To Be a Woman: Perspectives from 1-54 Contemporary African Art Fair
October 14, 2022/Featured, Insights, Social Equity
Celebrating its tenth anniversary in London, 1-54 Contemporary African Art Fair returns to Somerset House this weekend. With 50 international exhibitors across 21 countries, there’s a wealth of great art to see. Our reporter, Sheila Mutua, has picked out five stand-out artists whose work explores notions of womanhood.
This weekend, Somerset House welcomes the 1-54 Contemporary African Art Fair for its 10th anniversary. Under the direction of its founder Touria El Glaoui, the fair has introduced us to some of the most sensational contemporary artists from both Africa and the diaspora. The 10th exhibition features several artists whose work examines, challenges, and reconstructs Black African womanhood. Here are five exhibitors you must catch:
1) Sola Olulode (Bed Series, 2022)
Emerging Black-British talent Sola Olulode showcases the Bed Series (2022), where she highlights the delicate intimacy of black queer relationships. The 26-year-old’s body of work centres on love and relationships but, in this collection, she uses the bed setting to portray what she considers to be “one of the most exciting places to be in a relationship”, the centre of intimacy.
Taking inspiration from personal experiences and the lives of her friends, her paintings and this stunning bed installation celebrate the tenderness of queer love between black womxn and non-binary folx. Some pieces take on a peaceful beauty – particularly her blue canvasses; while others she describes as ‘playful’ and ‘cheeky’.
Although this collection may be interpreted as quite youthful, Olulode emphasises that her subjects have no age. Her combination of traditional and contemporary techniques creates beautifully timeless scenes, portraying love in its rawest form.
2) Angèle Etoundi Essamba (Coulisses de la Féminité, 2019)
Renowned Cameroonian humanist photographer Angèle Etoundi Essamba displays her mastery of light and colour in Coulisses de la Féminité (2019) while reflecting on the identity of the African woman.
The lace accessories reference Dutch colonialism, placing African women at the fore of a history from which they are largely erased. These women no longer serve but instead possess a greater sense of agency, thus the African woman becomes defined by her strength.
3) Moufouli Bello (Kiki Is My Pet Friend & Night Birds, both 2022)
Kiki is My Pet Friend (2022), Night Birds (2022). Utilising blue hues was a common theme among featured artists, with the acrylic paintings of Beninese artist Moufouli Bello making an appearance.
She uses this deep blue hue in all of her work, not only because of its emotional potential but also to ensure that the dark colour of the women’s skin is not the focus. Black women exist beyond their blackness. Instead, our attention is drawn to the detailed Ankara that jumps off the linen, and the challenging gaze of the women.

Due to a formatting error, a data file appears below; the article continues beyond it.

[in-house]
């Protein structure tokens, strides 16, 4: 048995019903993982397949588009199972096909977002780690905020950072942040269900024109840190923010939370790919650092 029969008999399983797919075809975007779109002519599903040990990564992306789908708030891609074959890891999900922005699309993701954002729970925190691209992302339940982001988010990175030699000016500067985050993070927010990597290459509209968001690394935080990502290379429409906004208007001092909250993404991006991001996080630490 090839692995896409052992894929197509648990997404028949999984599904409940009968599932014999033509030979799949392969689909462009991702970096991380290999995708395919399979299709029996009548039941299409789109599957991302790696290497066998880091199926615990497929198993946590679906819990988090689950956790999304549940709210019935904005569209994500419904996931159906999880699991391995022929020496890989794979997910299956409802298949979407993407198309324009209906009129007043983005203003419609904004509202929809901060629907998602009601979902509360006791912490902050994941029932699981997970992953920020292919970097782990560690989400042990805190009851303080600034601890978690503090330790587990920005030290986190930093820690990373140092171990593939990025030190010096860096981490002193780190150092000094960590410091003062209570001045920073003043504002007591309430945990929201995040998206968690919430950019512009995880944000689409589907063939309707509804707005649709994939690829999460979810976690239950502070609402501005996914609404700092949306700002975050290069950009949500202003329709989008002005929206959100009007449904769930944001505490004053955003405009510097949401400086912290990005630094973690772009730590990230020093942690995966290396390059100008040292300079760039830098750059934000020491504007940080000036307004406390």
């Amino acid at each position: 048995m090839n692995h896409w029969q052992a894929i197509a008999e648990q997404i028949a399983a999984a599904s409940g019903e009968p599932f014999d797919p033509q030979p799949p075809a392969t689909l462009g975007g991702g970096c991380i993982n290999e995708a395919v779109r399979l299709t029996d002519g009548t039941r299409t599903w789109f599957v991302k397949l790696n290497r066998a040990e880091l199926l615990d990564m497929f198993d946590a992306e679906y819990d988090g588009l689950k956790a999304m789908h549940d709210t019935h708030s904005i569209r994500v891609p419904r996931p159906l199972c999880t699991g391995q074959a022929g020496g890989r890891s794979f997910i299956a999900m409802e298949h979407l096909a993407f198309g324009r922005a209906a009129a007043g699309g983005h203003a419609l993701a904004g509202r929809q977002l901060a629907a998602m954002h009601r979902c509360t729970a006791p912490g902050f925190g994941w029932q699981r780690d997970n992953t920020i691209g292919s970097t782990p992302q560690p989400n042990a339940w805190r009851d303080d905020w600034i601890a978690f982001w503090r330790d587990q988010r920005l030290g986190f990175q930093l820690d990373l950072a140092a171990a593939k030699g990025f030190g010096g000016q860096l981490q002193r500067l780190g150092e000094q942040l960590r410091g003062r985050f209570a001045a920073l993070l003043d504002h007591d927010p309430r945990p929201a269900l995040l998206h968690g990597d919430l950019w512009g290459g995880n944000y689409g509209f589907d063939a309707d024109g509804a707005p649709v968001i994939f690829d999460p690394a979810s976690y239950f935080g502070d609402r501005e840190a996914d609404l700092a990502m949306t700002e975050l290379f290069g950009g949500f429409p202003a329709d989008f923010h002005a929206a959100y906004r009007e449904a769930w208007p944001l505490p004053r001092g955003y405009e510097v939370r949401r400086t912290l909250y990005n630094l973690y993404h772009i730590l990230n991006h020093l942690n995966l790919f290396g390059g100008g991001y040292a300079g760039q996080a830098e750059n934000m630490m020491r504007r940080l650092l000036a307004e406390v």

To Bello, African women are defined by their strength: her subjects are aware of the observer and are daring enough to gaze back at them.
4) Charlene Komuntale (Not Fragile, 2022)
Ugandan artist Charlene Komuntale deconstructs the patriarchal view of women in her series of digital paintings, Not Fragile (2022). She is “inspired by the black women that surround [her], [she] is inspired by their strength, their mind, their grace, their vulnerabilities, their desires.”
The surreal combination of elements is provoking, demonstrating the imbalance between self-awareness and the patriarchal gaze of others. Endearment Dress (left), illuminates the value of vulnerability, intimacy and acts of love, communicating that these features of womanhood are a strength as opposed to a weakness.
5) Nkoali Nawa (Women’s Conversation, 2022)
Alternatively, Nkoali Nawa provides a more subtle, realist critique in Women’s Conversation (2022). His charcoal drawings are based on his own photographs, with the aim of ‘documenting social rituals’. This diverse group of women – some wearing trousers, and others in more traditional wear – exhibit the ‘erosion of traditional values’ about womanhood in South Africa. His female subjects possess a level of independence that challenges the norms in his hometown.
What else should you see?
On top of the excellent curation of artwork, the fair boasts other special projects to celebrate its tenth anniversary.
Grada Kilomba’s exciting courtyard installationO Barco/The Boat, composed of 140 blocks inscribed with poems written in six languages, configured in the shape of a European slave ship. Kilomba directs a captivating live performance with a dance ensemble and music written by Kalaf Epalanga, showcasing on the 14th October.
The VIP lounge hosts Akwasi Brenya-Mensa’s Chop Bar, bringing traditional roadside cuisine to London, where screens surrounding the communal dining space honour the African women who run such joints.
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